A Florida jury handed down a $110 million verdict against 3M in the latest trial over the company’s allegedly defective earplugs — a sum twice the size as all other related earplug verdicts combined.
The case was the latest in a series of bellwether trials that are meant to shape potential settlements for large-scale litigation on the issue. Claims have been filed by more than 250,000 veterans and military personnel alleging they suffered hearing loss while wearing a certain type of Combat Arms earplugs.
3M, which stopped selling Combat Arms CAEv2 earplugs in 2015, has maintained the product was effective and that “in some situations, such as combat scenarios, it is undisputed that even robust protection cannot prevent some hearing loss.”
Ronald Sloan and William Wayman, both Army veterans, late Thursday were awarded compensatory and punitive damages after convincing the jury the Maplewood-based company was to blame for their hearing loss.
“A jury of eight people held 3M liable for its conduct and awarded each soldier $55 million for a combined judgment of $110 million, much of which was to punish the company for its conduct and concealing its knowledge of a defective earplug for 15 years,” said attorney Michael Sacchet of Ciresi Conlin LLP, the firm representing both soldiers in a consolidated trial.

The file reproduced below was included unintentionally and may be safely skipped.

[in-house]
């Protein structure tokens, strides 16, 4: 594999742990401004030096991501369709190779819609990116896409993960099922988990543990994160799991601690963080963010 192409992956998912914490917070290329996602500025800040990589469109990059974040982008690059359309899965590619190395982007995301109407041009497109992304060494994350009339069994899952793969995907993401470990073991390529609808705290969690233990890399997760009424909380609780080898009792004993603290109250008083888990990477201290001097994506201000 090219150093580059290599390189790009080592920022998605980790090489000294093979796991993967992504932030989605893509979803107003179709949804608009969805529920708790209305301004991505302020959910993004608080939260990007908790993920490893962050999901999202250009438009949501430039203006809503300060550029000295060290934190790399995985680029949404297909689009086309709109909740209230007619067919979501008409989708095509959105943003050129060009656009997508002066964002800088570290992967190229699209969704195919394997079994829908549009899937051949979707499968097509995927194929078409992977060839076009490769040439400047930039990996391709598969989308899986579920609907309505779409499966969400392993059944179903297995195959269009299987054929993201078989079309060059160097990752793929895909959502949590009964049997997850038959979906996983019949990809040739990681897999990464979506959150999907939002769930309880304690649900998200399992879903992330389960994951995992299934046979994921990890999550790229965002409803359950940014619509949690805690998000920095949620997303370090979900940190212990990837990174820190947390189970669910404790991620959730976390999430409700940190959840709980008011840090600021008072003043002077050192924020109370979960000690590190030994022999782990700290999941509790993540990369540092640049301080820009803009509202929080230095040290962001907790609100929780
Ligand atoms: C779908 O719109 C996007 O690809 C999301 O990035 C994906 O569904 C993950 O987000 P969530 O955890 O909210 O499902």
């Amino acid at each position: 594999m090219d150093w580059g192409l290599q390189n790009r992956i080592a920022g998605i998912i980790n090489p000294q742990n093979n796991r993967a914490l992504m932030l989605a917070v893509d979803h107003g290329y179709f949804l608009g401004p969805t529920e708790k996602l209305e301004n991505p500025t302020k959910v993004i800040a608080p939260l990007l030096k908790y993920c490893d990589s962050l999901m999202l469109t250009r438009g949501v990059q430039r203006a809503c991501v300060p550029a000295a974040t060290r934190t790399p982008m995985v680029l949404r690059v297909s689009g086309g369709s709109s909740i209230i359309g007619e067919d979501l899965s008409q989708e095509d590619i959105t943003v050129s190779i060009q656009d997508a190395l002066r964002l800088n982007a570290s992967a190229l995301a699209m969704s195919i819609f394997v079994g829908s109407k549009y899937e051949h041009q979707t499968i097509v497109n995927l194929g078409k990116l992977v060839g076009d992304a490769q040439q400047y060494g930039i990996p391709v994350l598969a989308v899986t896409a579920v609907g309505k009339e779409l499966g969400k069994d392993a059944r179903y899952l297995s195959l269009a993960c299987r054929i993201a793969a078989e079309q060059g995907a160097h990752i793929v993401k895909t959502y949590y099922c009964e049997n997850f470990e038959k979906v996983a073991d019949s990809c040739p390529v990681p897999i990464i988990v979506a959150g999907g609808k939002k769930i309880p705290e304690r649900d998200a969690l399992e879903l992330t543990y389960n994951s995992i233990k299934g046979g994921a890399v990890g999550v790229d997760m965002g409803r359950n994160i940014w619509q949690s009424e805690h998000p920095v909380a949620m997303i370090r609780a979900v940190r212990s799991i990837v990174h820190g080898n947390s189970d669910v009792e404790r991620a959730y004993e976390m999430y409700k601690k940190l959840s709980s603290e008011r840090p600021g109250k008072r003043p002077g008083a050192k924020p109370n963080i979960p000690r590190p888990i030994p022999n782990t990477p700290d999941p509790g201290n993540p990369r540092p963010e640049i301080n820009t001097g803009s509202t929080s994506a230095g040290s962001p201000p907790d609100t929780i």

The company said in a statement Friday it will appeal the verdict.
“While we are disappointed with the verdicts, the overall mixed record in the bellwether process thus far shows that plaintiffs face significant challenges in this litigation and each case must be considered on its own facts and circumstances,” 3M said. “We will continue to defend ourselves vigorously throughout this litigation.”
Plaintiffs have won six cases against 3M to date with $160 million awarded, while the company has received five favorable verdicts.
Another five trials are scheduled this year.
When the bellwether trials are over, thousands of cases could begin proceeding.
“These verdicts only strengthen our resolve to try these cases in front of juries nationwide to hold 3M fully accountable for putting profits over the safety of those who served our nation,” attorneys for Sloan and Wayman said in a statement.
The company contends its “commitment to keeping our military safe has been misconstrued by plaintiffs and their lawyers who have financial stakes in this litigation.”
3M became a major player in the military earplug market in 2008 when it bought Aearo Technologies. Ten years later, the company settled a government whistleblower suit over the earplugs, which opened the door to a flood of claims now pending around the country.
3M stock fell more than 4% on Friday, ending the day at $163.12, its lowest closing price in the last 52 weeks. Chief executive Mike Roman told anxious investors earlier this week: “We believe our product was safe and effective in its use, and we’re vigorously defending ourselves.”
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